Alexey Terskikh and Stemson Therapeutics

I first covered the groundbreaking work of Sanford Burnham’s Dr. Alexey Terskikh in 2015. Two years later, I interviewed Dr. Terskikh with the help of reader questions. It was a lengthy and highly interesting question and answer session. The doctor’s main issue at the time was funding.

A few months ago, Dr. Teskikh provided an excellent update on his hair loss research. Key quote from that interview:

“Instead of embryonic stem cells, which are difficult to obtain, our method now uses induced pluripotent stem cells (iPSC), which are derived from a simple blood draw or skin sample. iPSCs allow us to create an unlimited supply of cells to grow hair. Not having enough hair is one reason current transplants don’t work, so this is a critical advance….We’ve found a solution—3D biodegradable scaffolds—and partnered with leading scientists in the field to advance our project. The scaffold allows us to control the number of cells transplanted, their direction and where they are placed.”

Dr. Terskikh also said that as of 2018, he had formed a company to move this research and technology forward. He did not name the company or the “great team” of experts that he had assembled.

Stemson Therapeutics

Earlier today, a reader by the name of “Gabriel” sent me the below that was posted on Twitter three weeks ago, but missed by most.

No mention of Dr. Alexey Terskikh in there, but….

It seems like Stemson Therapeutics LLC was registered in California in 2017 by Dr. Terskikh! Also, Dr. T is based in La Jolla (San Diego), and the Tweet above also mentions La Jolla.

Note that there is also a Stemson Therapeutics Corporation that is involved in the hair growth sector.

This looks like excellent news, even if it may take a few years before fruition.

Unless Trump issues an executive order that Phase 2 and Phase 3 trials are unnecessary :-)

Although, in this case, if the biological material and lab processes are entirely autologous… maybe portions of human trials can be rushed or skipped?

PolarityTE Fights Back

PolarityTE is an interesting new skin (and potentially hair) regeneration company that I have covered on this blog several times during the past year. My main reason for taking the company seriously has been due to its highly experienced staff (including doctors, surgeons and research scientists).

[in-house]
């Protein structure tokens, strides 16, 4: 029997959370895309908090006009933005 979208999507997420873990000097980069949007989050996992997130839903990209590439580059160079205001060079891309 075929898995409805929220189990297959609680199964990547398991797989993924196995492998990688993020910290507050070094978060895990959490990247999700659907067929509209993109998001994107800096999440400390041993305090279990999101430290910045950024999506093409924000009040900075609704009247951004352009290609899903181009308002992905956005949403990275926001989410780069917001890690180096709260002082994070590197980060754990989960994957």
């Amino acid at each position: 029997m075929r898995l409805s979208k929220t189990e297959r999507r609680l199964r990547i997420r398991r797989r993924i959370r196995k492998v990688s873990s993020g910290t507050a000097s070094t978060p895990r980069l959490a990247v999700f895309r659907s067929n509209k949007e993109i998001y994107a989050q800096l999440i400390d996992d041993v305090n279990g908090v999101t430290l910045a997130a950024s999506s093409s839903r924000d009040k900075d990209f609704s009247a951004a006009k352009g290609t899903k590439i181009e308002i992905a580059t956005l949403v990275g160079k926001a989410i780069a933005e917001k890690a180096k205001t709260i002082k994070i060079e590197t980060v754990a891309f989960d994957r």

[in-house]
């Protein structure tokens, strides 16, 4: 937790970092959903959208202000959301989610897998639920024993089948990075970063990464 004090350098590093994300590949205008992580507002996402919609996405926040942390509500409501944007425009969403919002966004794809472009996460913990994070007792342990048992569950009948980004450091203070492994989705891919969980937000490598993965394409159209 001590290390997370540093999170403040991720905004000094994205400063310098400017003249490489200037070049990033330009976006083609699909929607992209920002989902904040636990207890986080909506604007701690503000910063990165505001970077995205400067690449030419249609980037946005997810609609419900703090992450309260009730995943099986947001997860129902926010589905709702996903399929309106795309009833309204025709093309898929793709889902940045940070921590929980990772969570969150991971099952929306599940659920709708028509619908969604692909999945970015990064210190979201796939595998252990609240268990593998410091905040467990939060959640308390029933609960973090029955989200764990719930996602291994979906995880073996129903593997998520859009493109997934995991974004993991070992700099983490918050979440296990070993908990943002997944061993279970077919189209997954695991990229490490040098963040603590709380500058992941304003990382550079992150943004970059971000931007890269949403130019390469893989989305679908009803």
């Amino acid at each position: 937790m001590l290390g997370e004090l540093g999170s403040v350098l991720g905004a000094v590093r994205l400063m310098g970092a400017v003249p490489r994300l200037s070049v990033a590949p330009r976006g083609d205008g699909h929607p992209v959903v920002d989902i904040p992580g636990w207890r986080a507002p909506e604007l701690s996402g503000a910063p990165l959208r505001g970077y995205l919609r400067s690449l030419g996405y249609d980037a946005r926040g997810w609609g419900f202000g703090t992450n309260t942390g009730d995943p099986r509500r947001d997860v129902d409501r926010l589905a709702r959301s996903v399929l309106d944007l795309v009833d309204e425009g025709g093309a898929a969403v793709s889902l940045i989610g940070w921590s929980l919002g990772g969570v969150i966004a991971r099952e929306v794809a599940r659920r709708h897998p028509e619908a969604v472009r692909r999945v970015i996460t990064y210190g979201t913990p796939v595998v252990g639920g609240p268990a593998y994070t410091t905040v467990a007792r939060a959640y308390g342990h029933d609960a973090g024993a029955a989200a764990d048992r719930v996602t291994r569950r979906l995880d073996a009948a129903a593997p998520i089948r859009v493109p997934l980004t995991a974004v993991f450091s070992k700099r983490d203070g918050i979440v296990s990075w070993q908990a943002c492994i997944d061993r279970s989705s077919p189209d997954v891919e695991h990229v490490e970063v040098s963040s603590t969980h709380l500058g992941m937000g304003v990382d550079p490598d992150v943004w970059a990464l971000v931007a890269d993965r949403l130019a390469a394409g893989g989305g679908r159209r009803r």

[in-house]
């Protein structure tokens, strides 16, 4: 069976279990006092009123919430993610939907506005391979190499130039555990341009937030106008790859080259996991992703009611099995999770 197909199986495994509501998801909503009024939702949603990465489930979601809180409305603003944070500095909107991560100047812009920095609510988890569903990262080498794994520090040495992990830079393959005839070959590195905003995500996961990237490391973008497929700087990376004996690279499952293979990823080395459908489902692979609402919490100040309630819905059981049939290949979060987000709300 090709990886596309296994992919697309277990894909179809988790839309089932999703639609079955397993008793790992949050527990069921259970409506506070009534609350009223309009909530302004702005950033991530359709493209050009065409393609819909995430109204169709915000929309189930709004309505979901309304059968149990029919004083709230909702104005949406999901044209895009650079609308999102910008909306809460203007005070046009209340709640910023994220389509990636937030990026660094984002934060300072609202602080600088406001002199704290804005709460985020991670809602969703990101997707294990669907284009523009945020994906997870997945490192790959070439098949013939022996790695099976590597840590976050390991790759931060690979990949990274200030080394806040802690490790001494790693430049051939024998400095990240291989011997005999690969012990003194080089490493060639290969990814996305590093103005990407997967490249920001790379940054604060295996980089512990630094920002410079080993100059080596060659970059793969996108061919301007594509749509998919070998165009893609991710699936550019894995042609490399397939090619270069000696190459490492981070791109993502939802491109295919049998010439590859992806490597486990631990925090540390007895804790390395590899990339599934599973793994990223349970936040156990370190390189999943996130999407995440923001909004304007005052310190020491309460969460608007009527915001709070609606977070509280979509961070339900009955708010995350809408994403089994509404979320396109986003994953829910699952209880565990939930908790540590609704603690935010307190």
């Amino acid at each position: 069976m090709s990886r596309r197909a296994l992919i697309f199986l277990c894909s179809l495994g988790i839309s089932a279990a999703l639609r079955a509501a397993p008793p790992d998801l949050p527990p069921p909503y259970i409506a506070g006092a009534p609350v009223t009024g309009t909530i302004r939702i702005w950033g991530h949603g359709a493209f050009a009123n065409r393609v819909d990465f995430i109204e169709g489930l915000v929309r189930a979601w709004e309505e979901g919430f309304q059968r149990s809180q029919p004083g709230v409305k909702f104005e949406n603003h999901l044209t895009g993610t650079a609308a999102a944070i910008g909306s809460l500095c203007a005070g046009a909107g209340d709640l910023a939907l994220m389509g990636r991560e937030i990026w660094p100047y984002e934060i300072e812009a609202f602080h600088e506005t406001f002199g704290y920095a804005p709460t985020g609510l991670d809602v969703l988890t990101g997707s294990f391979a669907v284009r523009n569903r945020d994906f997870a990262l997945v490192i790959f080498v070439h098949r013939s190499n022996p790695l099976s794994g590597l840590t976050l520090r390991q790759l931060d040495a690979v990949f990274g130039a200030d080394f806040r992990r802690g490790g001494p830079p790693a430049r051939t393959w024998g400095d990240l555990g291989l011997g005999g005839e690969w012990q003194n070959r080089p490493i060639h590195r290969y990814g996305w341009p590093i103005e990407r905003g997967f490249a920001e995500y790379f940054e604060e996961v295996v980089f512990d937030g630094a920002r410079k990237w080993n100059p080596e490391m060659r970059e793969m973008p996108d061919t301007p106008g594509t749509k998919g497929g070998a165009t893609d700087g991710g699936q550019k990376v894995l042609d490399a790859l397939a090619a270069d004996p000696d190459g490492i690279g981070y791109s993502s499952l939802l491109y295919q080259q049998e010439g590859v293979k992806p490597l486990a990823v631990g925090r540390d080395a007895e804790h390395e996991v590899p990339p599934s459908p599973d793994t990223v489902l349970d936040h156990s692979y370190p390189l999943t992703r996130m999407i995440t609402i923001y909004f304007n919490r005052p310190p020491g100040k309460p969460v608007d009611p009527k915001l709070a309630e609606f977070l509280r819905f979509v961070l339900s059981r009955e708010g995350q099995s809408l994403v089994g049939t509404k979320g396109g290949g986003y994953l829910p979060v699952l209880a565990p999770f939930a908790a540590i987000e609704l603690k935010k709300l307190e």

Moreover, a few months ago, they even showed an image of a balding scalp regrowing some hair on their website. This has since been removed, but I discussed it in the bottom half of this post.

PolarityTE’s main product is known as SkinTE, which supposedly grows new hair-bearing skin. According to the company:

“SkinTE has resulted in regenerative full-thickness healing of skin with all its layers (epidermis, dermis and hypodermis) and its appendages (hair follicles, glands, etc.).”

PolarityTE Responds to Citron Research

On September 18th, PolarityTE’s stock market ticker symbol was changed from “COOL” to “PTE”.

Earlier this week, Citron Research published a highly critical article about PTE on its home page. This article remains there as of today, and is described as being “what might (be) our shortest but most damaging report to date”.

Several of the conclusions are pretty wild, with the below being being the most striking:

“And we believe the stock is a ZERO.”

Although the title of the Citron article is:

“PolarityTE: This Game Is Over! Price Target — $2”

So maybe not ZERO?

Several days ago, PolarityTE decided to respond to all these allegations on their website. They accuse Citron Research of being a tool used by “notorious short sellers”. They also criticize the founder of Citron.

Citron’s founder, Andrew Left, supposedly focuses his coverage on companies that he believes are overvalued or are engaging in fraud. There has also been some unusual trading activity around PTE in recent weeks.

I know that many of this blog’s readers purchase stocks in hair loss related companies. I would be very cautious about all companies involved in this sector. Especially when it comes to newer start-ups that largely rely on one or two products and their future potential.

In related news:

  • Restoration Robotics (HAIR) stock is down 75 percent in the past year. The company makes the renowned ARTAS robotic hair transplantation system. Maybe this lawsuit is partly to blame?
  • Aclaris Therapeutics (ACRS) stock is down over 50 percent during the past year.